Experiential language functions through visual texts

In systemic functional linguistics (SFL), the first function of language is to express an Experience. An Experience can describe an event or state and is represented in texts in terms of Processes, Participants, and Circumstances.

A fantastic way to introduce young learners to experiential functions of text and the SFL metalanguage of Processes, Participants, and Circumstances is by analysing visual texts and asking the questions of:

  1. What can you see in the picture?
  2. Who or what are the main Participants? (Who is acting? Who is receiving? Who is perceiving?)
  3. What Processes are the Participants engaged in? (What actions? What interactions? What reactions?)
  4. What can you tell about the Circumstances? (When is …? Where is …? How is …? Why is …? With what is …?)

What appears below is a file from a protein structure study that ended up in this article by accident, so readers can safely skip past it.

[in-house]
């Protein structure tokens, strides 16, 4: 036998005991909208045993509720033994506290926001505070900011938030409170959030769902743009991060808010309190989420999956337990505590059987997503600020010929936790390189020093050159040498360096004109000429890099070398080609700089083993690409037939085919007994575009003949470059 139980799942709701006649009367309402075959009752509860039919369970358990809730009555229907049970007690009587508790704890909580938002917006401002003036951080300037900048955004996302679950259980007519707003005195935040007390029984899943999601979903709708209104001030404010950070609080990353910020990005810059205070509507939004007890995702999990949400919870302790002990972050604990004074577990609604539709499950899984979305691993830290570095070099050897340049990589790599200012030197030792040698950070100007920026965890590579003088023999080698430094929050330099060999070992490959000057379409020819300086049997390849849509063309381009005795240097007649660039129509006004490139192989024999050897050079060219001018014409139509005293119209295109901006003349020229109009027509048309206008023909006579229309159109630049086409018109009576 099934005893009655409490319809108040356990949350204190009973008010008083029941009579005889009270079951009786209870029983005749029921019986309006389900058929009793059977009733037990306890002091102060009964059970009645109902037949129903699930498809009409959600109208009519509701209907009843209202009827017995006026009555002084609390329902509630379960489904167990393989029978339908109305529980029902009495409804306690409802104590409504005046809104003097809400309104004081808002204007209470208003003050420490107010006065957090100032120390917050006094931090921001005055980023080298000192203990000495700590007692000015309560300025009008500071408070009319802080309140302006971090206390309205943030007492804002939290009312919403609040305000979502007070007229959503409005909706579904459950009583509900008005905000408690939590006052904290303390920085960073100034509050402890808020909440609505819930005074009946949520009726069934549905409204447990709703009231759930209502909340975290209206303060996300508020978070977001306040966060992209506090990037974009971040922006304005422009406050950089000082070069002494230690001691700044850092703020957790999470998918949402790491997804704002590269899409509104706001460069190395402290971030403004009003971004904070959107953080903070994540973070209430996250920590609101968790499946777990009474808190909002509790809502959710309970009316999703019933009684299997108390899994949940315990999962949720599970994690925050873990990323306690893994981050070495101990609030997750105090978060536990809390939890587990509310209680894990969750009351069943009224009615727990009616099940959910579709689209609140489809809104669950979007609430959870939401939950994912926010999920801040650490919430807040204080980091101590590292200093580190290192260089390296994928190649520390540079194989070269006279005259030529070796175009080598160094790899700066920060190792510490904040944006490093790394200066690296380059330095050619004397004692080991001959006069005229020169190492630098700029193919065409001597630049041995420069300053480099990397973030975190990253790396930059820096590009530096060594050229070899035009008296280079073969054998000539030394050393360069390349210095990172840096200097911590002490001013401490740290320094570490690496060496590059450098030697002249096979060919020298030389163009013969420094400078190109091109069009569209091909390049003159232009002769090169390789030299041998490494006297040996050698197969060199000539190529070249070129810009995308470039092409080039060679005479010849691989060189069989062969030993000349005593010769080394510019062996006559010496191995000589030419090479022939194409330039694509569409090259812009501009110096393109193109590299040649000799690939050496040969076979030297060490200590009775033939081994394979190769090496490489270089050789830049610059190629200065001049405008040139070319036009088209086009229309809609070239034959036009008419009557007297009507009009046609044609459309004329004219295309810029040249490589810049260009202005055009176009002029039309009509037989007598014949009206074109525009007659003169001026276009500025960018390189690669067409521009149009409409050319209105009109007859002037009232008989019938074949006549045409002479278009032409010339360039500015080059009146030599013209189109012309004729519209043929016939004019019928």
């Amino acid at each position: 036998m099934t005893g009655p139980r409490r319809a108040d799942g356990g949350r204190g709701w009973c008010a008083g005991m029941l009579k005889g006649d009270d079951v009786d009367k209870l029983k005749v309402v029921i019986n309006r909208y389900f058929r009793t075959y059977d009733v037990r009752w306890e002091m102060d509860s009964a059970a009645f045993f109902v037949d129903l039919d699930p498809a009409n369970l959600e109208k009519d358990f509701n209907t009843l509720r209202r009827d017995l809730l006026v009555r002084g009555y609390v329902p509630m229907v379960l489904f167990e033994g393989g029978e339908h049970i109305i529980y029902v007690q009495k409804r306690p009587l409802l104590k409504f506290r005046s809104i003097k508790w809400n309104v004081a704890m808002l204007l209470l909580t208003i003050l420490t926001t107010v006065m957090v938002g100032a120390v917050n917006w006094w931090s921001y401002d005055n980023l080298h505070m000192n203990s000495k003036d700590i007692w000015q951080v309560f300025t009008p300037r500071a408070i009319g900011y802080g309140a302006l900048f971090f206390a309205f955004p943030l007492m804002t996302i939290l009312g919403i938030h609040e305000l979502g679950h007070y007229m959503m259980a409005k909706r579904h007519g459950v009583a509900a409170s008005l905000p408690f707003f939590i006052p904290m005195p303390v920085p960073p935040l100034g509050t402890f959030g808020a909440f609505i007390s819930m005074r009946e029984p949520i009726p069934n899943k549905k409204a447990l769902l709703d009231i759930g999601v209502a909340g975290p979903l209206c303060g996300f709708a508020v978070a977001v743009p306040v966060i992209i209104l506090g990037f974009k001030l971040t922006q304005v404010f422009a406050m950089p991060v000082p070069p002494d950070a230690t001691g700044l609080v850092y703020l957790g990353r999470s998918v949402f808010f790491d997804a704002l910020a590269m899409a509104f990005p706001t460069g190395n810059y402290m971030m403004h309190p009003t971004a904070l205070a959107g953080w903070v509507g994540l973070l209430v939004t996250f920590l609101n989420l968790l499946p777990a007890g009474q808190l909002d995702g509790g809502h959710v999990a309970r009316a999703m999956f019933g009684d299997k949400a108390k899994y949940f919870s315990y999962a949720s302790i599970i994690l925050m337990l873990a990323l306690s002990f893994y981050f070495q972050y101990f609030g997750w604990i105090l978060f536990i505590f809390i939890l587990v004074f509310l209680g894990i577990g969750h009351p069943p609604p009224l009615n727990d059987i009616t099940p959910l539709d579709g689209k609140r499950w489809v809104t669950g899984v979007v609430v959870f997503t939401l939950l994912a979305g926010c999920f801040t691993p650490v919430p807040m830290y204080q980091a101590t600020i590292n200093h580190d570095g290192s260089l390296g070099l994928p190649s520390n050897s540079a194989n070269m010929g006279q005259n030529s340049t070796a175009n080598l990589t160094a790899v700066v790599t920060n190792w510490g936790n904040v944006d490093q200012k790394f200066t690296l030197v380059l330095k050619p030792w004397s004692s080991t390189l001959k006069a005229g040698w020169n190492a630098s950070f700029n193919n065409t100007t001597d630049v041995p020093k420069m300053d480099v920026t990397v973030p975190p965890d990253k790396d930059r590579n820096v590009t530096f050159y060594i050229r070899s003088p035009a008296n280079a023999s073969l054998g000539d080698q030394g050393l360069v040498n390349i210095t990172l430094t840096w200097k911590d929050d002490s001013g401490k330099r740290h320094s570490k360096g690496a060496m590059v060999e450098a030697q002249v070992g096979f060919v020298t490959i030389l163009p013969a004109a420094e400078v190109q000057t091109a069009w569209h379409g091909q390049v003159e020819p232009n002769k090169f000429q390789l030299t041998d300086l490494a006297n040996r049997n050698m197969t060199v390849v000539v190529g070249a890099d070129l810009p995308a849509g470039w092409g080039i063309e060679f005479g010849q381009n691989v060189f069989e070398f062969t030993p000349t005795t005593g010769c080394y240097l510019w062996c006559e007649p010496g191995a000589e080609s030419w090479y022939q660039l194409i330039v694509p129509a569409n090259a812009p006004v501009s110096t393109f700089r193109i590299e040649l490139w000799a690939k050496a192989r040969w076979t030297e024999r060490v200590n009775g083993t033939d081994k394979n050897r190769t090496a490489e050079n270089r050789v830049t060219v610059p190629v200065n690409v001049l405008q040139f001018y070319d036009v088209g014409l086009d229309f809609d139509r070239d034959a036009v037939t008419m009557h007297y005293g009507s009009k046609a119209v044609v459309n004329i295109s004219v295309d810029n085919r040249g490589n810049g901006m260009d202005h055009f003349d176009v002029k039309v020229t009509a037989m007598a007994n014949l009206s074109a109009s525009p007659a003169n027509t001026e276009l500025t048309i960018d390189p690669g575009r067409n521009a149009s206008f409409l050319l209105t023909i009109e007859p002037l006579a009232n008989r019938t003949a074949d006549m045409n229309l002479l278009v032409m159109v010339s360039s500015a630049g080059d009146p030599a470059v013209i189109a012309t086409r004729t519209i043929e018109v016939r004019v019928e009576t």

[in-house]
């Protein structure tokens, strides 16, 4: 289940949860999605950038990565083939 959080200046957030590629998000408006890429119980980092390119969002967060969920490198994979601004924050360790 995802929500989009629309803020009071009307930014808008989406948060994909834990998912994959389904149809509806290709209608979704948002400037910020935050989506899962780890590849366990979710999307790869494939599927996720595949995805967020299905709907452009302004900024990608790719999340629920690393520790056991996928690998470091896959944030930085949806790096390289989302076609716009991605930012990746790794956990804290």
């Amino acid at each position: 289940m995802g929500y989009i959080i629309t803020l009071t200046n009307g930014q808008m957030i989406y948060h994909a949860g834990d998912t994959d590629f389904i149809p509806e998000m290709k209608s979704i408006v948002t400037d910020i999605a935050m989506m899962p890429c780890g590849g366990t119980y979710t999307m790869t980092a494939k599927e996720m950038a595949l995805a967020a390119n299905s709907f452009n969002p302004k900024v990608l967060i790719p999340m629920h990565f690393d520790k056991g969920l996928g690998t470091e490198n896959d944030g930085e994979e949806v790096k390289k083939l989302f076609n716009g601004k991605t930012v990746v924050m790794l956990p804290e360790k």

Images that illustrate well-loved narratives such as fairy tales make great resources for visual texts. However, this activity can also be used to compare functional linguistic choices of different genres and text types.

Little Red Riding Hood is talking to the bad wolf in the wood

Little Red Riding Hood is talking to the bad wolf in the wood

Further reading:

  • Humphrey, S., Droga, L., & Feez, S. (2012). Grammar and meaning. Sydney: Primary English Teaching Association Australia. (in particular pages 13-15)

Relevance to Australian Curriculum content descriptors:

  • Year 1: Compare different kinds of images in narrative and informative texts and discuss how they contribute to meaning (ACELA1453)
  • Year 2: Identify visual representations of characters’ actions, reactions, speech and thought processes in narratives, and consider how these images add to or contradict or multiply the meaning of accompanying words (ACELA1469)
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